Ivies, in all their variety, have many pleasant uses in a garden landscape.
Varieties of ivy plants
Ivies are ideal for screening unsightly corners, for covering tree-stumps and other blemishes in the garden, and for growing in crevices in dry walls or on stone paths.
Where a neat serviceable ground cover is required they are unsurpassed. Even on the driest banks their purposeful leaders look for fresh worlds to conquer with satisfying speed.
In shady areas under trees where most grasses tend to become shabby the ivy forms an attractively patterned growth.
In hanging baskets they can be used by themselves or they can enhance the attractiveness of other plants with which they are grown.
Ivies prefer partial shade but do not resent sun in temperate areas. In tropical districts they require almost full shade.
They revel in rich, moist soil but accommodate themselves to poorer, drier sites and can be grown almost anywhere in Australia.
Ivies have become popular as indoor plants. But don’t over-pot them. A 3-inch container is usually sufficient for several years, ending up in a 5-inch pot.
Over-watering should be avoided, and the leaves need regular cleansing.
Ivies are self-clinging, attaching themselves by aerial rootlets, and do little or no harm to walls but probably give some protection.
Of the 5 or 6 species, the English ivy (Hedera helix) is the one most commonly grown.
It has neat, clean, dark green foliage, the lighter-colored veins producing a marbled effect with an unusual restrained beauty.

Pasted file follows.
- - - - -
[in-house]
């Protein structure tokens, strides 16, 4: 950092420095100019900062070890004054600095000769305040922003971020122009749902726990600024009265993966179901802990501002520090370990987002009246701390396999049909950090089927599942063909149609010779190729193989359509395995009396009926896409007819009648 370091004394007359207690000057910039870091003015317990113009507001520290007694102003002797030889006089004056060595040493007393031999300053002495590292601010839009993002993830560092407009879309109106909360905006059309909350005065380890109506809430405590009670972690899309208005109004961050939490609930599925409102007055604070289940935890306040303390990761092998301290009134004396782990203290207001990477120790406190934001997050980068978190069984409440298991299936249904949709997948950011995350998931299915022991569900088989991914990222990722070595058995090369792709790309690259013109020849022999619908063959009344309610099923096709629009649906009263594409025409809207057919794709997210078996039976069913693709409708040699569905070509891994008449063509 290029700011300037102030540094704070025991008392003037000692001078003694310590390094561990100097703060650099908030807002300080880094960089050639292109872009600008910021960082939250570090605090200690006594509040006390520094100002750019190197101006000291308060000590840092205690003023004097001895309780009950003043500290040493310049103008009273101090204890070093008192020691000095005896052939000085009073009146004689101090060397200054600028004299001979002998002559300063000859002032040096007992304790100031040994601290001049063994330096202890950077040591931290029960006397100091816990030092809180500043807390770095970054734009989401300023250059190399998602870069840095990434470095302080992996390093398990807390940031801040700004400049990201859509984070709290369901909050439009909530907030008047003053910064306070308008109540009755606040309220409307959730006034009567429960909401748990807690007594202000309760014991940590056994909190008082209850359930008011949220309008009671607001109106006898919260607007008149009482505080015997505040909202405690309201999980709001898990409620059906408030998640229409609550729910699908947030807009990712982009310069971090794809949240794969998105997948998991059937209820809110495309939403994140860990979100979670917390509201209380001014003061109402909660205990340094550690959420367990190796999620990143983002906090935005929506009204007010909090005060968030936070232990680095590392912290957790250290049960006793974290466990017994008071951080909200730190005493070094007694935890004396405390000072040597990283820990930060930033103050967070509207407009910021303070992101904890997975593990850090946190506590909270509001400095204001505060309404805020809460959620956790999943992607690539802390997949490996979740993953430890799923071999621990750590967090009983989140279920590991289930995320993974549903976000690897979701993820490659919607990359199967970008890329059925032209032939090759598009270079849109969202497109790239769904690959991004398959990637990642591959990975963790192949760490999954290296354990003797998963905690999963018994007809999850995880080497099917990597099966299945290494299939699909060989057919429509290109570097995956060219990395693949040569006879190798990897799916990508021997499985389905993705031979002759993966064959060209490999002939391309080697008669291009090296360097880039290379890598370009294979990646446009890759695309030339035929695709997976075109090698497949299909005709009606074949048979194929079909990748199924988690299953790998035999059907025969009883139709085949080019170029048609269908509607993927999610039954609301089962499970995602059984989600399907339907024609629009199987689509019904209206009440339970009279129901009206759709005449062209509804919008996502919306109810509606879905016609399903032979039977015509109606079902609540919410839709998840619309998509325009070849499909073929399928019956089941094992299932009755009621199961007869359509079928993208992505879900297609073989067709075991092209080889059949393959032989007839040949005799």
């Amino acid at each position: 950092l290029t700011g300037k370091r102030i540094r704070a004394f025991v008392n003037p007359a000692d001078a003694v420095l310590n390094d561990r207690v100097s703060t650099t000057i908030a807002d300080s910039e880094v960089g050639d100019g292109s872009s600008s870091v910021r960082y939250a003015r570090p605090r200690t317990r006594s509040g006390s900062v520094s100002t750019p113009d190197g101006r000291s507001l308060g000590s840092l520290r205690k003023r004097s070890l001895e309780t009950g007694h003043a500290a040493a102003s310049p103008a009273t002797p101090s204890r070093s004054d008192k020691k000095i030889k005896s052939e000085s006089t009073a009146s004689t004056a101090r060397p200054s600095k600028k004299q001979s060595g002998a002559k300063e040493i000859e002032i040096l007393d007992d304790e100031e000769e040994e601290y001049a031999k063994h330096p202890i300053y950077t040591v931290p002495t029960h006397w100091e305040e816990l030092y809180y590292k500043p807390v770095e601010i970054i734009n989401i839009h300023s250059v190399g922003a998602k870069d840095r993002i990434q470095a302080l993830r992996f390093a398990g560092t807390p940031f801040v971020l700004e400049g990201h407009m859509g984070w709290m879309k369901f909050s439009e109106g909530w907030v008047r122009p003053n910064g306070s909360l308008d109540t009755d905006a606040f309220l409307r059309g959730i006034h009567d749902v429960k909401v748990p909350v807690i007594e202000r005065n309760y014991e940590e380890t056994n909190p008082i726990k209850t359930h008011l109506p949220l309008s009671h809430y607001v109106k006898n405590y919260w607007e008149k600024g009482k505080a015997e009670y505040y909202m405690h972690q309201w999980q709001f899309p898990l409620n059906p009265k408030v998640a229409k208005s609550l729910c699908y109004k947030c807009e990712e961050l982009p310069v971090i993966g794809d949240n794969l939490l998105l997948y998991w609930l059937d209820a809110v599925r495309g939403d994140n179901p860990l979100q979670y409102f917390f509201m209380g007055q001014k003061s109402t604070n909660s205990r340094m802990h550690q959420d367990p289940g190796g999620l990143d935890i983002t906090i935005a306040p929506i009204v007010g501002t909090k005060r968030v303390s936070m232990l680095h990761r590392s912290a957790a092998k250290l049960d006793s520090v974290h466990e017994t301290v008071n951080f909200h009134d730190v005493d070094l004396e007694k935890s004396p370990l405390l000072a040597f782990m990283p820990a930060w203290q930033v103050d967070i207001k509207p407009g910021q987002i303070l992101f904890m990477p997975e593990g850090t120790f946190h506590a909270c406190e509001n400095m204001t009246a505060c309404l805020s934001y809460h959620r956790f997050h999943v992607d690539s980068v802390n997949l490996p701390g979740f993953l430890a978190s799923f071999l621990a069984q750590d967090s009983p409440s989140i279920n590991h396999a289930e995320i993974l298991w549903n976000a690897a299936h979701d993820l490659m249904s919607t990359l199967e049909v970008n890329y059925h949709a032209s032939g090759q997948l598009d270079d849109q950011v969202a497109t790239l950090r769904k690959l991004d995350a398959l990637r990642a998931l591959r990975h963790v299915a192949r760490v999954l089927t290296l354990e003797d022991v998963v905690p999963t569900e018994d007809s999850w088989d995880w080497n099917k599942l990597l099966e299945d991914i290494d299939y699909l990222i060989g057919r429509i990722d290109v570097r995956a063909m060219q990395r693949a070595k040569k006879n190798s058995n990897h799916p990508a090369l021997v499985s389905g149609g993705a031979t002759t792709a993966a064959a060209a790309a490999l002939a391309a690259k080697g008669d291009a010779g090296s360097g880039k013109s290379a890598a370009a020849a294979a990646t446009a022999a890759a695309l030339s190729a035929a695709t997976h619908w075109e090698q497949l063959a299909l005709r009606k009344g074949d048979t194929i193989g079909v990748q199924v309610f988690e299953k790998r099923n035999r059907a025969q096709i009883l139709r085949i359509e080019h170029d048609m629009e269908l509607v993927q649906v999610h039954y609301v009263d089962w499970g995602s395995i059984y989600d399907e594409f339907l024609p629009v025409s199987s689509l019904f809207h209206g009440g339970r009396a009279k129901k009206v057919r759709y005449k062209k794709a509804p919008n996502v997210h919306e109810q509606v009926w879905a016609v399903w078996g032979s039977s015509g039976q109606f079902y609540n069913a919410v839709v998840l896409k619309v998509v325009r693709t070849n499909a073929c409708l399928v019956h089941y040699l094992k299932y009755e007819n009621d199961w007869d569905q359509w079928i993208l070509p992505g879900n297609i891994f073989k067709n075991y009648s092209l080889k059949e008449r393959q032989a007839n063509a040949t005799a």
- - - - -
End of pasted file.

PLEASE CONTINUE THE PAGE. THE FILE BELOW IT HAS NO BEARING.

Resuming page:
Many varieties of the English ivy have been evolved, providing a wide choice for interested growers, as they vary in leaf size, lobing, and coloring. Some have very small leaves, less than 1 inch in diameter, others much larger.
Pittsburgh is a small-leaved compact variety with green foliage; Glacier, a moderately growing variety with small green-and-white triangular leaves; Variegated ivy has white variegated leaves.
Gold Dust is a small-growing variety with green-and-yellow mottled leaves, suitable for growing in pots, and Palmata aurea has triangular deeply lobed leaves and golden variegation.
The Canary Island or Algerian ivy (Hedera canariensis) has large attractive leaves, 4 inches to 7 inches wide, rounded or broadly egg-shaped, with between 3 and 7 shallow lobes, and spaced rather widely along the stems.
There are several attractive varieties with variegation of green, white, silver, and pale pink; and, like the English ivy, they are useful both inside and outside the house.
Ivies are readily grown from cuttings or by layering and often strike quite easily in water, although the resulting roots tend to be brittle and require careful handling when planting.